Honey Baked Ham Copycat Recipe

Anyone who has ever tasted the sweet and crunchy ham from The Honey Baked Ham Company is probably still dreaming about the perfect combination. Mashed recipe developer Stephanie Rapone agrees, remarking that "It really reminds me of my childhood." For many people, including Rapone, enjoying a large ham is part of holiday festivities, and she adds that in her family, "[we] even had a ham to [go] with the turkey on Thanksgiving." She decided to recreate the iconic glazed spiral ham recipe from the restaurant, noting that she also made an optional sauce, because who doesn't like sauce? 

Although this copycat Honey Baked Ham dish looks impressive, it isn't beyond reach for home cooks. Rapone explains, "From a cooking and flavor perspective, it's a very easy recipe to make and serves a lot of people for very little effort." If you're planning to make this ham for the next dinner you host, Rapone adds, "I also like that there isn't much hands-on work with this recipe," which means that you will be able to focus on the side dishes and, most importantly, your guests. 

Gather the ingredients for this copycat Honey Baked Ham recipe

For this tasty ham dish, the ingredient list is fairly straightforward — it sticks to some staples and a handful of spices. To begin, you'll need a spiral ham weighing between eight and 10 pounds. If you find a larger or smaller one, just keep in mind that you will end up with more or less glaze accordingly. If you've never come across this type of ham, Rapone explains that it will be labeled as spiral sliced. She adds, "I recommend getting one that has the bone in it, as it stays juicier and more flavorful."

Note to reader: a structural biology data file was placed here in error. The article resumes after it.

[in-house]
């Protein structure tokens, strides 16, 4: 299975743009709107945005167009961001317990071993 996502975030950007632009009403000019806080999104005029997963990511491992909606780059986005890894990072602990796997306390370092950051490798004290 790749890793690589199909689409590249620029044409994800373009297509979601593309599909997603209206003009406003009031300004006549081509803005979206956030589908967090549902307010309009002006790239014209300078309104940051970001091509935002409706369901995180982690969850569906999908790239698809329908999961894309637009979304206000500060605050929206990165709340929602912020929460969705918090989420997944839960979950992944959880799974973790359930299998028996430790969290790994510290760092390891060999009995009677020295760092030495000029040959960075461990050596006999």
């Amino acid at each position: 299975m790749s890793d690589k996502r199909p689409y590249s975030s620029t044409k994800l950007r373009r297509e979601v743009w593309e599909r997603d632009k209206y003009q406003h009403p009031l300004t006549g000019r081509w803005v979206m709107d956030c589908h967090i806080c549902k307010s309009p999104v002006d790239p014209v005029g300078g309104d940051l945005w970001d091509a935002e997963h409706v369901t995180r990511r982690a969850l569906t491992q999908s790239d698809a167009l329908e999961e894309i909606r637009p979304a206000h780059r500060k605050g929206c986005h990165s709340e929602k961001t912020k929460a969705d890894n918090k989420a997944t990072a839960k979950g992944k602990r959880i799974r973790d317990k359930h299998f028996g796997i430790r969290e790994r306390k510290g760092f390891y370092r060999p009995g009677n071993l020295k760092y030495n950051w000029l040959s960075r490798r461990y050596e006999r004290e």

To baste and glaze the ham, Rapone combines honey, butter, and brown sugar. Next, she adds Dijon mustard to balance out the sweetness with a hint of sharp flavor. Then, a mix of spices provides plenty of flavor to make this ham truly stand out. Ground cloves, cinnamon, ginger, paprika, and garlic powder will create the perfect background of warming spices.

Finally, aside from the ingredients for this dish, Rapone notes, "I really strongly recommend anyone make the investment to get a digital probe thermometer." When it comes to cooking large pieces of meat, she explains that "It ensures food is cooked properly from a safety perspective," not to mention that it helps prevent you from over- or under-cooking a dish.

Place the ham in an oven-safe dish and prepare the basting mixture

The bulk of this recipe takes place in the oven, so be sure to have all of your ingredients ready to begin. Remove the butter from the refrigerator so that it has time to soften before you need to use it. Next, preheat the oven to 300 F and line a roasting pan with foil. Rapone points out that since she used an eight-pound ham, it fit into a regular baking dish, whereas a larger piece of meat will require something bigger. For example, she notes, "I've also used a 14-inch cast iron skillet and a five-quart braising pan." Whatever baking dish you choose to use, Rapone warns to "make sure the sides are high because the ham will give off a lot of juices." Place the spiral ham in the pan with the cut side down. 

Next, combine the honey, four tablespoons of softened butter, and Dijon mustard in a small bowl. Then, using a spatula or a basting brush, spread the mixture all over the ham, making sure to get some between the spiral slices. Set aside any extra mixture to use in the glaze.